Academic journal article The Town Planning Review

Mainstreaming Gender Equality: An Examination of the Gender Sensitivity of Strategic Planning in Great Britain

Academic journal article The Town Planning Review

Mainstreaming Gender Equality: An Examination of the Gender Sensitivity of Strategic Planning in Great Britain

Article excerpt

Spatial planning at the strategic level is an area of public policy in which issues of gender equality have previously not been researched in detail. This paper presents the first research in the environmental planning field to explore whether and how strategic agencies in Great Britain take a gendered approach to spatial planning policy. The findings of the author's survey of British strategic planning agencies undertaken in the summer of 1998 reveal particular gaps in understanding and knowledge and confirm the complex nature of the barriers to implementing an approach to planning that considers the needs of women and men. The results demonstrate the current capacity of strategic planning authorities to `mainstream' gender issues into the principles, strategies and practices of the public policy arena of planning.

Spatial planning at the strategic level is an area of public policy in which issues of gender equality have previously not been widely researched. Equality exists when disparities between women and men have been removed; it means achieving equality of rights, representation, opportunities and outcomes between women and men. A gender perspective acknowledges that the position of women can be improved through changes in the respective roles of women and men. This paper presents the first research in the environmental planning field to explore whether and how strategic planning authorities in Great Britain take a gendered approach to spatial planning policy. It begins by setting out the context for structure planning in Great Britain, before discussing the development of `mainstreaming' and outlining and discussing the key findings of a survey of structure plan authorities.

Background

The terminology of equality has evolved over time; new terms have come to the fore and many have been reinterpreted-`equality' may be said to exist when disparities between women and men have been removed. In this discussion, `equality' means achieving equality of rights, representation, opportunities and outcome between women and men. A gender perspective acknowledges that the position of women can only be improved through changes in the roles of women and men. It contrasts with a `women only' focus, which has resulted in interventions geared to rectifying specific disadvantage. Legislation and case law have tended to focus on equal opportunities (EO) in the employment field; however, positive action has shifted the emphasis to creating conditions more likely to result in equality of outcome.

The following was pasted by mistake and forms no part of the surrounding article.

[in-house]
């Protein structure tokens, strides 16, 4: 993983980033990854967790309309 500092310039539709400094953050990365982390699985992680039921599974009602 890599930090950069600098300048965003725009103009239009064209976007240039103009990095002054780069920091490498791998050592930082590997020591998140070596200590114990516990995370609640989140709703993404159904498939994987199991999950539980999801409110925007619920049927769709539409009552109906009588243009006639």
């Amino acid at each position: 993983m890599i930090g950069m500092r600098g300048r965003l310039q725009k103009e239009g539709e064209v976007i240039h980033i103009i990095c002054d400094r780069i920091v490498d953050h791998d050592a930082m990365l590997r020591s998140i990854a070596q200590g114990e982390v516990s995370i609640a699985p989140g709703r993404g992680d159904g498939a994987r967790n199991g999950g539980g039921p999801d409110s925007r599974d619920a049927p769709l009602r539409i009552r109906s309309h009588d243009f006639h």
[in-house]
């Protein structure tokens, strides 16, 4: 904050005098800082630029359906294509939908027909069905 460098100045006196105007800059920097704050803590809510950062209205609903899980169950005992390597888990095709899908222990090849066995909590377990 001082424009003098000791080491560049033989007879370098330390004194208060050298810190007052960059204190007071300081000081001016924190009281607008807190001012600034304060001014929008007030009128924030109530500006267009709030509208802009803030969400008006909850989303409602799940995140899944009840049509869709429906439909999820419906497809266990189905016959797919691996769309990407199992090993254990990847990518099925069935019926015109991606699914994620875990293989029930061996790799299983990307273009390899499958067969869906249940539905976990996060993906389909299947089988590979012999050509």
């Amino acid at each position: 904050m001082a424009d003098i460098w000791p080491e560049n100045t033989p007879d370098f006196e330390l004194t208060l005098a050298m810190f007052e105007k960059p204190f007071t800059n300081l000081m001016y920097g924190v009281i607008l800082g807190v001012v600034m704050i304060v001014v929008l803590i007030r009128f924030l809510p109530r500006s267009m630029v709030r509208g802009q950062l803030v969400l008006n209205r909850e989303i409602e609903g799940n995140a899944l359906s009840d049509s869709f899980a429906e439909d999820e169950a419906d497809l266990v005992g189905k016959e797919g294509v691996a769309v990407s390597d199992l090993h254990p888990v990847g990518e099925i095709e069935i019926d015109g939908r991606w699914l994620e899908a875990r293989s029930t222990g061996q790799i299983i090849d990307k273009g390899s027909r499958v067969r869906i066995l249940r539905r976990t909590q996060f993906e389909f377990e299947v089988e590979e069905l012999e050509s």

Within the Reld of spatial planning in Britain, strategic policies address issues that have a regional or sub-regional significance. These include the location of large employment, housing, shopping and recreational areas, infrastructure projects, roads, communications and energy networks targeting particular towns and cities. The structure plan is the main statutory tool of strategic spatial planning in Great Britain outside Greater London and the English metropolitan areas and is produced either by counties, unitary authorities or, in some instances, by joint committees of adjoining planning authorities. A key weakness of the traditional structure plan has been that issues have been dealt with as discrete topics. Hence structure plans tend to have separate chapters on housing, the economy and transport with poorly developed linkages between the several issues and topics (Healey, 1989;Morris, 1995).Wong et al. (2000) have recently reiterated this deficiency in their recent study of the need for national spatial planning in Britain. Plans have not taken into account the way in which different groups of people live their everyday lives (Horelli, 1996). Central government's non-binding national and regional planning guidance provides the context for strategic land use development plans (DETR, various). In terms of equality, this guidance has been very non-specific. At the time this research was undertaken, local planning authorities (LPAs) must have regard to social considerations when developing policy and this clearly does not preclude authorities from considering equality and the needs of women and men. …

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